More than a third of drivers aged 17 to 24 (37%) are putting off necessary repairs to their vehicles in an attempt to cut their outgoings as the cost-of-living crisis bites, research from the 2022 RAC Report on Motoring has found.
Nearly a fifth of young people (16%) say they are delaying getting major repairs made – which might include work such as replacing a handbrake or cracked windscreen – while a huge 28% are putting off minor repairs, which could be fixing minor oil leaks or replacing brake discs.
What’s more, young drivers are more than twice as likely (37%) as average (14%) to say they have deliberately delayed getting any repair work completed, with those who drive cars over 10 years of age (19%) and who live in town or city centre areas (25%) also significantly more likely to put work off.
Perhaps surprisingly, drivers of all ages are more inclined to skip repairs in a bid to save money than they are to either reduce how often they get their vehicles serviced or switch to a cheaper insurer.
Just one-in-10 of all drivers (9%) say they are servicing their vehicles less frequently and 13% say they have got a cheaper insurance policy, compared to 14% who have put off getting repairs done.
The RAC’s research found that a greater proportion of drivers in East Anglia and London are cutting back on motoring costs to save money compared to those in other areas of the UK.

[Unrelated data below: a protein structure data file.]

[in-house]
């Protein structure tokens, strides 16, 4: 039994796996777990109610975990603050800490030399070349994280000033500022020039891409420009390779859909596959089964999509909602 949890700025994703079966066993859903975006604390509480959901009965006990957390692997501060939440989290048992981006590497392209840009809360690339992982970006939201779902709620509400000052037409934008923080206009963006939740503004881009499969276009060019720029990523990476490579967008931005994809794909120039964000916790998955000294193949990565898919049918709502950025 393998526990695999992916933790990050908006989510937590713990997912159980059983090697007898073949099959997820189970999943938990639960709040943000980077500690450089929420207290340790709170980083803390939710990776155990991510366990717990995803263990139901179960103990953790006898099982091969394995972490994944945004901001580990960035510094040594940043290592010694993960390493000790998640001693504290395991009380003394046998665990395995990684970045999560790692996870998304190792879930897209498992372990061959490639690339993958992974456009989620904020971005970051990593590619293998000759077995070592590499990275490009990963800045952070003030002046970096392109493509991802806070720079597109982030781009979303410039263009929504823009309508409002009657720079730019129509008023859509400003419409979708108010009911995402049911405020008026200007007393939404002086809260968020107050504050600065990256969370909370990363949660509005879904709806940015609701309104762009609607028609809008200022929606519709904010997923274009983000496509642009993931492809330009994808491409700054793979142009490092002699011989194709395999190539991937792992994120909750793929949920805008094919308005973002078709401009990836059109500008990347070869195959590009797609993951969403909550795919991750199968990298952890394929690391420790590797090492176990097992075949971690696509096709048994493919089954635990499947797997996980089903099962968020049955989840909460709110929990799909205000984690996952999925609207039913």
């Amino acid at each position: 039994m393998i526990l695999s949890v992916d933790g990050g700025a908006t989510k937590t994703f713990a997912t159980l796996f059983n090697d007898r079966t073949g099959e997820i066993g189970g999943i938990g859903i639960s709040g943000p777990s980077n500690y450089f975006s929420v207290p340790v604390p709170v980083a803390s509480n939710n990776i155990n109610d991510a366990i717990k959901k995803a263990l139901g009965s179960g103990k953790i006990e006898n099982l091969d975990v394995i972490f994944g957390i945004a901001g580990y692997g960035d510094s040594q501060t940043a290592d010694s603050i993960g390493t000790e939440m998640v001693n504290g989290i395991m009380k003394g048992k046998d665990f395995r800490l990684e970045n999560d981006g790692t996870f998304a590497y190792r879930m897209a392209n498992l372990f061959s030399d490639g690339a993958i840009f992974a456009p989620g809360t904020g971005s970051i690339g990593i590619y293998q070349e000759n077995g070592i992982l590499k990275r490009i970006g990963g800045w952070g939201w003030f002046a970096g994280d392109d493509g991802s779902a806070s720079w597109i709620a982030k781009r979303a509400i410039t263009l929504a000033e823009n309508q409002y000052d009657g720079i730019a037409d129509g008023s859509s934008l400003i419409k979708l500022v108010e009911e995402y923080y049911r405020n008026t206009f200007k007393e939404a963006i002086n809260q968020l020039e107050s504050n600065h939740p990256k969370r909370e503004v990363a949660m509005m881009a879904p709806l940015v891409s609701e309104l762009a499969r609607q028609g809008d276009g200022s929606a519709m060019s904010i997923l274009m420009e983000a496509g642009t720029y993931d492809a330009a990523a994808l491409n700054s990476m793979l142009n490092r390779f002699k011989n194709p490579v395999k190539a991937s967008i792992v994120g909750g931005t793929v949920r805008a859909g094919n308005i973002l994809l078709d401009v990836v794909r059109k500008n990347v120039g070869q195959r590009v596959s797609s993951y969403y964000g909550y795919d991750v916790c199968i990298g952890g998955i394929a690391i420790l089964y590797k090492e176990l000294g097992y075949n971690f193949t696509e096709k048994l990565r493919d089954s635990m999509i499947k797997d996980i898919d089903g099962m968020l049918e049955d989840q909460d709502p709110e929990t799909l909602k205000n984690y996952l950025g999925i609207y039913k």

At the opposite end of the spectrum, those in Scotland, Yorkshire and the South East of England are less inclined to be trying to make savings.
Drivers are least keen to reduce their level of breakdown cover in the face of rising prices, with just 3% saying they have done this.
Again, younger drivers aged 17-24 are more likely to say they have cut costs here than other age groups, with 6% admitting to reducing their breakdown cover levels.
RAC spokesman Rod Dennis said: “Without question, putting off vehicle repairs or skipping routine servicing are both false economies, but these figures show in all-too-stark terms just how many drivers, especially younger ones, feel they have to do this to lower their spending in the face of rising prices.
“The fact over a third of young drivers are deliberately delaying getting their vehicles fixed to cut costs is actually a harbinger of future unwelcome – and possibly far larger – garage bills. What’s more, not getting work to a car done means the chances of it letting a driver down shoots up, making it potentially less safe.
“And as the average age of cars on our roads is getting older due to fewer people trading up to new cars, it looks as though many of them will also be in a poorer overall state of repair which is bad news for everyone using the roads. Given this, we sincerely hope the Government permanently shelves its unpopular idea to change the compulsory MOT from once a year to every two years. After all, the MOT is the backstop when it comes to ensuring all vehicles using the roads are roadworthy.”